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Politically Speaking: JeffCo Sen. Wieland on why his re-election bid is tougher than ever before

Missouri state Sen. Paul Wieland, R-Imperial
Jason Rosenbaum I St. Louis Public Radio
Missouri state Sen. Paul Wieland, R-Imperial

Sen. Paul Wieland is the latest guest on Politically Speaking. He talked with St. Louis Public Radio’s Jason Rosenbaum, Jo Mannies and Abigail Censky about his re-election bid in Missouri’s 22nd District Senate seat.

The Imperial Republican represents a portion of Jefferson County. His race against Democrat Robert Butler is one of the most competitive Senate races in Missouri — and could give a sense of how other statewide campaigns shake out.

Wieland has a long history in Jefferson County politics. He was elected to the Missouri House in 1994, but lost re-election two years later. After more than a decade out of state politics, Wieland made a comeback in 2010 when he defeated incumbent state Rep. Jeff Roorda to represent a part of northern Jefferson County in the House.

Four years later, Roorda and Wieland squared off in a bid for the 22nd District seat. It was one of the most expensive contests of 2014 — with Wieland (spending more than $900,000) coming out ahead by more than 3,400 votes.

Since entering the Senate, Wieland has voted against some curbs on organized labor — including a high-profile bid to bar unions and employers from requiring workers to pay dues. He’s also emerged as an opponent of abortion rights and part of a group of GOP lawmakers who oppose the death penalty.

Here’s what Wieland had to say during the show:

  • He is expecting a tough race — even though Jefferson County has voted for Republican candidates in the past few election cycles. “We can’t run against Obama no more. That’s old news,” he said. “This is going to be the true test of whether we can continue to push those Republican majorities and move forward or are the Democrats going to do a better job of getting out their people and are we going to have a setback election?”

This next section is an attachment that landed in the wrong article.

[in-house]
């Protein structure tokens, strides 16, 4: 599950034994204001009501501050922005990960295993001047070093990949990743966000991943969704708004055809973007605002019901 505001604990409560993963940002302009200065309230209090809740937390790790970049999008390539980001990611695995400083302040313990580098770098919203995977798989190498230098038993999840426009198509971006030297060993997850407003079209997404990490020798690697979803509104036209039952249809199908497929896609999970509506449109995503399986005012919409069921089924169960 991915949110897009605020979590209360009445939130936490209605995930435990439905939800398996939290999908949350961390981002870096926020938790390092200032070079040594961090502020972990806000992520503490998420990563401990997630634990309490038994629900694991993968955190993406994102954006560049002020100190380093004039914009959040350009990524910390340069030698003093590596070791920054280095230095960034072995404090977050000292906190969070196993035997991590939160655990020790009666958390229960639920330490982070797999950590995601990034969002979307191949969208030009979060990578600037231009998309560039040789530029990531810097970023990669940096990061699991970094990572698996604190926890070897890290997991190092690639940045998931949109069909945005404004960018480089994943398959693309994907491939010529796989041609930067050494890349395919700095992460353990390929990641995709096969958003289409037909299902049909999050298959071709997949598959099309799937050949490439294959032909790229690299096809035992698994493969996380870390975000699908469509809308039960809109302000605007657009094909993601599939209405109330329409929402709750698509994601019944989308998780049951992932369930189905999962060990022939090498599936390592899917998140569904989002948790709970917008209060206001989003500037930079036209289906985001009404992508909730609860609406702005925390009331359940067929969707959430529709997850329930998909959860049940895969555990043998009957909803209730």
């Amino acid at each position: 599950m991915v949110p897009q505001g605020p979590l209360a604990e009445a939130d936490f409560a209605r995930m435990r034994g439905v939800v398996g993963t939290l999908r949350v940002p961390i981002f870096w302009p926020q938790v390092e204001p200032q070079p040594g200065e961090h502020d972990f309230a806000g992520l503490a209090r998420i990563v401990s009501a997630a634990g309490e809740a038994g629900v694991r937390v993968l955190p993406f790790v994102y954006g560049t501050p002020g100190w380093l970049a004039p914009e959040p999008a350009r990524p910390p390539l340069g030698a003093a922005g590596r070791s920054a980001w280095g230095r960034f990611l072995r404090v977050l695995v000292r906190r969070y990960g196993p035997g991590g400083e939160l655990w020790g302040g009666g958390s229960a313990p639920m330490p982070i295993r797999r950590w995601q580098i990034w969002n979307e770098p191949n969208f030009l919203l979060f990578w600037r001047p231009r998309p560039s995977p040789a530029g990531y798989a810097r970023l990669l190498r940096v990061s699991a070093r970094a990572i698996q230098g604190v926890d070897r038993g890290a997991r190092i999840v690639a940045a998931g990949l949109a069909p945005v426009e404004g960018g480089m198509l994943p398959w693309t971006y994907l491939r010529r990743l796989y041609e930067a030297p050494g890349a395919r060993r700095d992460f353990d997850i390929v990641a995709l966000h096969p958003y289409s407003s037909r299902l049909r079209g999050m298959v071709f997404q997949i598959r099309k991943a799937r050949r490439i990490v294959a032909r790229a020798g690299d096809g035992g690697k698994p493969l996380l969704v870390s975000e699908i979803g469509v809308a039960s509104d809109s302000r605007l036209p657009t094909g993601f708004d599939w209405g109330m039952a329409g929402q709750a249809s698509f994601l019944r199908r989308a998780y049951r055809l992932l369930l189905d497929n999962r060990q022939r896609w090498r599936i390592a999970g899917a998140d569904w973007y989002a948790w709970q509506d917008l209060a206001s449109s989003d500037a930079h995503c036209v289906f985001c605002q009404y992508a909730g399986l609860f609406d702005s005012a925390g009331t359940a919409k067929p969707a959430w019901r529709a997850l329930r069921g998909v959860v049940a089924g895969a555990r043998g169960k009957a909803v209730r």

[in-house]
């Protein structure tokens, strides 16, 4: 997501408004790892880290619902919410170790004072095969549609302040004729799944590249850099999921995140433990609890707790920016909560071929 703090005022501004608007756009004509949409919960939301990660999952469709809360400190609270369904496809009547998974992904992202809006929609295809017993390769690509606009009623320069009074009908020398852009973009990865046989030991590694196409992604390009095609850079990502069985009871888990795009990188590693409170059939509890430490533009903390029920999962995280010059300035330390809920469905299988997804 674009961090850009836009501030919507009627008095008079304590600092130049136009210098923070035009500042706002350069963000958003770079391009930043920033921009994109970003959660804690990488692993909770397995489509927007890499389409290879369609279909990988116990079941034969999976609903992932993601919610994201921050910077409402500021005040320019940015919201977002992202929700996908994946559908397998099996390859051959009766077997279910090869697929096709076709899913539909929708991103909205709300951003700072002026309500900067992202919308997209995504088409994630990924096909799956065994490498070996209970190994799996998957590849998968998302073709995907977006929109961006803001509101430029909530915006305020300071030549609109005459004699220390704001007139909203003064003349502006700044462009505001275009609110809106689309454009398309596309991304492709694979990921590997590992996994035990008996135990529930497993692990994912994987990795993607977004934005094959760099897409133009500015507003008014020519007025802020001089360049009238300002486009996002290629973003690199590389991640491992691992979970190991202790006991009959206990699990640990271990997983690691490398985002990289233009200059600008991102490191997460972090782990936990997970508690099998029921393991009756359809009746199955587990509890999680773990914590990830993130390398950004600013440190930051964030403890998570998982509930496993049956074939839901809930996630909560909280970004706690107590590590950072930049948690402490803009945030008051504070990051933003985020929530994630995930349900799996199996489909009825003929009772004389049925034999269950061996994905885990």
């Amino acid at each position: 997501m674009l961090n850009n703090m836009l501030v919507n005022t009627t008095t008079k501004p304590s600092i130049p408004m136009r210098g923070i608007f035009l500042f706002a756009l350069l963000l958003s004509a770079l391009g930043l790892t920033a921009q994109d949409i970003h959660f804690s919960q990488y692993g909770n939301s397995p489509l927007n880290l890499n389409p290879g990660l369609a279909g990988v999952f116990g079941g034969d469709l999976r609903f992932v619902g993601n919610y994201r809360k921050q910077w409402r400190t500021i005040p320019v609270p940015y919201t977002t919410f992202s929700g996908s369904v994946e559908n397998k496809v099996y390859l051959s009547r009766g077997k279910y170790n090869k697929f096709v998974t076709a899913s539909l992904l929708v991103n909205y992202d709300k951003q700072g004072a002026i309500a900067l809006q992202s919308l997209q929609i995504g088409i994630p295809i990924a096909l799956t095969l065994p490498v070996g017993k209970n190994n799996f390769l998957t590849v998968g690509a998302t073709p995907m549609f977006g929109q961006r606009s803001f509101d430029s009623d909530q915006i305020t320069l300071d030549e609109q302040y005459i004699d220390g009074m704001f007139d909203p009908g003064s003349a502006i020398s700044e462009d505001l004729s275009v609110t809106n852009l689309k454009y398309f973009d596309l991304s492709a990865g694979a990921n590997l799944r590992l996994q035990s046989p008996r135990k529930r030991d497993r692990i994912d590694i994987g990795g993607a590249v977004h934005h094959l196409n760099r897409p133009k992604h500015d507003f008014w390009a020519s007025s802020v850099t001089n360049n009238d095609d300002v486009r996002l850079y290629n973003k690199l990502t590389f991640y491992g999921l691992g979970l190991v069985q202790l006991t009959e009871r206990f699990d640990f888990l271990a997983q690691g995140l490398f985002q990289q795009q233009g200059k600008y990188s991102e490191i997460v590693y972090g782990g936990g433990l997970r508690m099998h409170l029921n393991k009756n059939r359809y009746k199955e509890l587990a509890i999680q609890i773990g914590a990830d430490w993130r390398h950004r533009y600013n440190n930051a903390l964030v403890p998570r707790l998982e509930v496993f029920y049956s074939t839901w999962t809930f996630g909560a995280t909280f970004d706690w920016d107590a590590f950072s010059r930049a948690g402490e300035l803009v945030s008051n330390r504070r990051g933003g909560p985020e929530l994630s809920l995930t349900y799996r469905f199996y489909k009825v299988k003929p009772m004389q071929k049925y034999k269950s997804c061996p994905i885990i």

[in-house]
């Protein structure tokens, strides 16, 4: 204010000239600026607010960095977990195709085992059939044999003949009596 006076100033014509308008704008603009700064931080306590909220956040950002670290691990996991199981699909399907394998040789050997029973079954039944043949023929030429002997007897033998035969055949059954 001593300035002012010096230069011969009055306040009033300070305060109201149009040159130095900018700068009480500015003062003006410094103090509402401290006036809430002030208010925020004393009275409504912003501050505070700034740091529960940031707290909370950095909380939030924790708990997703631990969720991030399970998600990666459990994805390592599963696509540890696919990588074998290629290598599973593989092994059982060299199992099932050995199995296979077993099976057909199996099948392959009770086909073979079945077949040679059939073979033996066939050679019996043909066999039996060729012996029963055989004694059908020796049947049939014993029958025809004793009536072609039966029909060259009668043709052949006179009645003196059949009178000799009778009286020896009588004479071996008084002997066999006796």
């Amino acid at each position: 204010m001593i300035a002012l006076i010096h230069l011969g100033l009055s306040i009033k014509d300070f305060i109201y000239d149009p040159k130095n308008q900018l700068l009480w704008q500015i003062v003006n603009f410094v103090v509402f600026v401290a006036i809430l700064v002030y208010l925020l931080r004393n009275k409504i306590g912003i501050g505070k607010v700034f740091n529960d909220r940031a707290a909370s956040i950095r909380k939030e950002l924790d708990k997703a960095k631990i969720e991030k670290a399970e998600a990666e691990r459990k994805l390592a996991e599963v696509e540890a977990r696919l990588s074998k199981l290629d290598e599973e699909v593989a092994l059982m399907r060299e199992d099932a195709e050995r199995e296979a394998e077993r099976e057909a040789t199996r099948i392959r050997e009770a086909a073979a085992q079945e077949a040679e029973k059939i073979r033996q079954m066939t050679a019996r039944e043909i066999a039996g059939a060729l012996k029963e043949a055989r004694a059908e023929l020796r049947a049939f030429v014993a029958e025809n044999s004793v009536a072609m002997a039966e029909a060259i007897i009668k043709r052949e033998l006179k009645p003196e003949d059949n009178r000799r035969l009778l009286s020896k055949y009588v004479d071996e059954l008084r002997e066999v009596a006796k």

• He’s concerned that there may be an enthusiasm gap between Republicans and Democrats in Jefferson County. “And it happens every year no matter who is in the office or the White House,” he said. “All of the intensity of the Republicans is like ‘hey, we’re in good shape. We have supermajorities in the House and Senate and we control Washington. Ah, we’re in good shape, we don’t have to go vote.’ That’s what we’re battling against.”
  • Even though Butler also opposes abortion rights, Wieland believes he has a strong record to showcase to voters. “I don’t just fill out the survey and say ‘I’ll do this and that,’” said Wieland, referring to the Missouri Right to Life survey. “I think unquestionably I’m a pro-life leader.”
  • Wieland had a rocky relationship with former Gov. Eric Greitens, even getting into a confrontation with him over a proposed legislative pay raise. He’s been pleased with Gov. Mike Parson’s leadership as he took the reins of state government.

Butler’s podcast will be posted on Tuesday afternoon.
Follow Jason Rosenbaum on Twitter: @jrosenbaum

Follow Jo Mannies on Twitter: @jmannies

Follow Abigail Censky on Twitter: @AbigailCensky

Follow Paul Wieland on Twitter: @WielandNow

Music: “In My Feelings” by Drake

Jason is the politics correspondent for St. Louis Public Radio.
Jo Mannies has been covering Missouri politics and government for almost four decades, much of that time as a reporter and columnist at the St. Louis Post-Dispatch. She was the first woman to cover St. Louis City Hall, was the newspaper’s second woman sportswriter in its history, and spent four years in the Post-Dispatch Washington Bureau. She joined the St. Louis Beacon in 2009. She has won several local, regional and national awards, and has covered every president since Jimmy Carter. She scared fellow first-graders in the late 1950s when she showed them how close Alaska was to Russia and met Richard M. Nixon when she was in high school. She graduated from Valparaiso University in northwest Indiana, and was the daughter of a high school basketball coach. She is married and has two grown children, both lawyers. She’s a history and movie buff, cultivates a massive flower garden, and bakes banana bread regularly for her colleagues.

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